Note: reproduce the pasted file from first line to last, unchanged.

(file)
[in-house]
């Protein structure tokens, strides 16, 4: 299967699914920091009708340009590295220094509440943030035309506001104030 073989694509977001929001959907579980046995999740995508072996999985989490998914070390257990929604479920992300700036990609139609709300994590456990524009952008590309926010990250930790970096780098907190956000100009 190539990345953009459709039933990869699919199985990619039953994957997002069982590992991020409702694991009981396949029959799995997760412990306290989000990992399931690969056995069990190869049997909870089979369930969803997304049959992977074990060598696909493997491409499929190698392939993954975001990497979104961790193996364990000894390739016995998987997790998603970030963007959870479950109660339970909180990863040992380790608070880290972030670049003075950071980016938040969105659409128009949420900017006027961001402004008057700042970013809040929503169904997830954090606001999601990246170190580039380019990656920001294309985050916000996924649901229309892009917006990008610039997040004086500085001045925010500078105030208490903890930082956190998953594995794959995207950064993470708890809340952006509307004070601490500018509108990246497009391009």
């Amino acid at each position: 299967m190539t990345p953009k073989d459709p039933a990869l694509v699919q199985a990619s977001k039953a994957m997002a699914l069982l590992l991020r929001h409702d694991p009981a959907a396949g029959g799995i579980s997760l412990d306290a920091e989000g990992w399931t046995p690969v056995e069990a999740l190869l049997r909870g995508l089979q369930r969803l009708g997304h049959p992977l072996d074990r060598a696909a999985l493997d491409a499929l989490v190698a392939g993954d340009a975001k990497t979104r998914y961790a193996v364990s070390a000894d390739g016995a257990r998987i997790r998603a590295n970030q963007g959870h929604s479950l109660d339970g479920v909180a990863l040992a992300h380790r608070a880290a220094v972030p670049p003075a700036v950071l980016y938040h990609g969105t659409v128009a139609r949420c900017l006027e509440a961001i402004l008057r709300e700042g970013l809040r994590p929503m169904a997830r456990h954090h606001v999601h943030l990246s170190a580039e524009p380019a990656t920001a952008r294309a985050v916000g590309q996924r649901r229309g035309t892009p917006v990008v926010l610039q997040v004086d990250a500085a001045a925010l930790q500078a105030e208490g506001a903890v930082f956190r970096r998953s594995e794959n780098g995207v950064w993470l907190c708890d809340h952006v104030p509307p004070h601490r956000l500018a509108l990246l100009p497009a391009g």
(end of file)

[in-house]
């Protein structure tokens, strides 16, 4: 299967699914920091009708340009590295220094509440943030035309506001104030 073989694509977001929001959907579980046995999740995508072996999985989490998914070390257990929604479920992300700036990609139609709300994590456990524009952008590309926010990250930790970096780098907190956000100009 190539990345953009459709039933990869699919199985990619039953994957997002069982590992991020409702694991009981396949029959799995997760412990306290989000990992399931690969056995069990190869049997909870089979369930969803997304049959992977074990060598696909493997491409499929190698392939993954975001990497979104961790193996364990000894390739016995998987997790998603970030963007959870479950109660339970909180990863040992380790608070880290972030670049003075950071980016938040969105659409128009949420900017006027961001402004008057700042970013809040929503169904997830954090606001999601990246170190580039380019990656920001294309985050916000996924649901229309892009917006990008610039997040004086500085001045925010500078105030208490903890930082956190998953594995794959995207950064993470708890809340952006509307004070601490500018509108990246497009391009």
């Amino acid at each position: 299967m190539t990345p953009k073989d459709p039933a990869l694509v699919q199985a990619s977001k039953a994957m997002a699914l069982l590992l991020r929001h409702d694991p009981a959907a396949g029959g799995i579980s997760l412990d306290a920091e989000g990992w399931t046995p690969v056995e069990a999740l190869l049997r909870g995508l089979q369930r969803l009708g997304h049959p992977l072996d074990r060598a696909a999985l493997d491409a499929l989490v190698a392939g993954d340009a975001k990497t979104r998914y961790a193996v364990s070390a000894d390739g016995a257990r998987i997790r998603a590295n970030q963007g959870h929604s479950l109660d339970g479920v909180a990863l040992a992300h380790r608070a880290a220094v972030p670049p003075a700036v950071l980016y938040h990609g969105t659409v128009a139609r949420c900017l006027e509440a961001i402004l008057r709300e700042g970013l809040r994590p929503m169904a997830r456990h954090h606001v999601h943030l990246s170190a580039e524009p380019a990656t920001a952008r294309a985050v916000g590309q996924r649901r229309g035309t892009p917006v990008v926010l610039q997040v004086d990250a500085a001045a925010l930790q500078a105030e208490g506001a903890v930082f956190r970096r998953s594995e794959n780098g995207v950064w993470l907190c708890d809340h952006v104030p509307p004070h601490r956000l500018a509108l990246l100009p497009a391009g």